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BY LESLIE T. SHARPE | I first met Larry Selman when I moved to our neighborhood in 1978. Larry passed away peacefully, his great heart finally failing, last month.
I would see him patrolling the streets, his close-cut, pebbly hair (I always teased him it was too long), thick glasses and rotund shape, reminiscent of one of those gawky kids in Gary Lawson’s cartoons. He would be accosting friends and strangers alike, with “Hey, Mister / Miss, can I see you?” — with the goal, I would eventually learn, of raising money for any number of worthy charities.
Invariably, I would flee to the other side of the street, his affect alarming me — and this was my own admitted ignorance — as he was clearly developmentally disabled. “Call me retarded,” Larry would later insist, “it sounds better.”
Then, one spring day at a Mets game, I saw him roaming the stands at Shea in his Miss Piggy mask, delighting kids and adults alike. Inevitably, on the way home, he sat down beside me on the subway.
“I know you!” he announced. “Wanna go to a game?”
He was, in a word, irresistible, and Larry and I would go to many Mets games together, getting the cheap seats in the upper deck. But Larry would always make a beeline to the box seats on the first-base line, where he would find his friend Gil, then the head groundskeeper; miraculously, we would end up sitting behind the home dugout, with Larry calling out to the players, who always waved back.
Larry knew everyone, and everyone knew Larry.
He had a way of bridging so many worlds — which I chronicled in two pieces I wrote for New York Newsday, when I was a columnist for that paper, and which Larry loved — he delighted in seeing himself in print: From the borough of birth, Brooklyn, whose accent he carried so well (“I shoulda stood in bed…”) and which he often joked he would return to (he could be so deadpan!), vowing to live under the boardwalk at Coney Island, where he would have the best view of the annual Mermaid Parade (“I like to watch the pretty girls…”); to Greenwich Village, where his devoted Uncle Murray settled him after Larry’s parents died, so many years ago, in a tiny, rent-controlled apartment on Bedford St. (such as were plentiful then), and which would make possible his life as an independent, fully engaged and productive member of our community; to Hollywood, California, which claimed Larry as its own when our neighbor Alice Elliott’s film “The Collector of Bedford Street,” which so movingly documents Larry’s life in the Village, received an Academy Award nomination for Best Short Documentary.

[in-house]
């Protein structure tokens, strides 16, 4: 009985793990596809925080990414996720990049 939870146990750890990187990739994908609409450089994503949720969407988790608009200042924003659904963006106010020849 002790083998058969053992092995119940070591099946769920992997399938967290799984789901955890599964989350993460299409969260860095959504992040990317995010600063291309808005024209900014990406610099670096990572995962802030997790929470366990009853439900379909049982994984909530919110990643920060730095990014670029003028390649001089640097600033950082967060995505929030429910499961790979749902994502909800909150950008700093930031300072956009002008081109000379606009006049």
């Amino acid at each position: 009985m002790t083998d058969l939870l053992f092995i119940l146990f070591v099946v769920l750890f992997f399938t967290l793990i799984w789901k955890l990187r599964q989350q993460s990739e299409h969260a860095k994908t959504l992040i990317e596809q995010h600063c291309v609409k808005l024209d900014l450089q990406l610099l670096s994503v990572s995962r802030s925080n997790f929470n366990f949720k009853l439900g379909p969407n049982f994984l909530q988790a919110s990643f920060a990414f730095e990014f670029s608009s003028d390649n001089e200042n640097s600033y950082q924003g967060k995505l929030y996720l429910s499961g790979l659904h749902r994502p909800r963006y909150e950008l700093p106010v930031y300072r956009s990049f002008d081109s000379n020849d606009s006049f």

Larry took that in stride, as he critiqued his fellow stars (Jack Nicholson, among them), for their generosity (Larry was always collecting for good causes), as he often did politicians (Republicans, he reported, were “cheap”).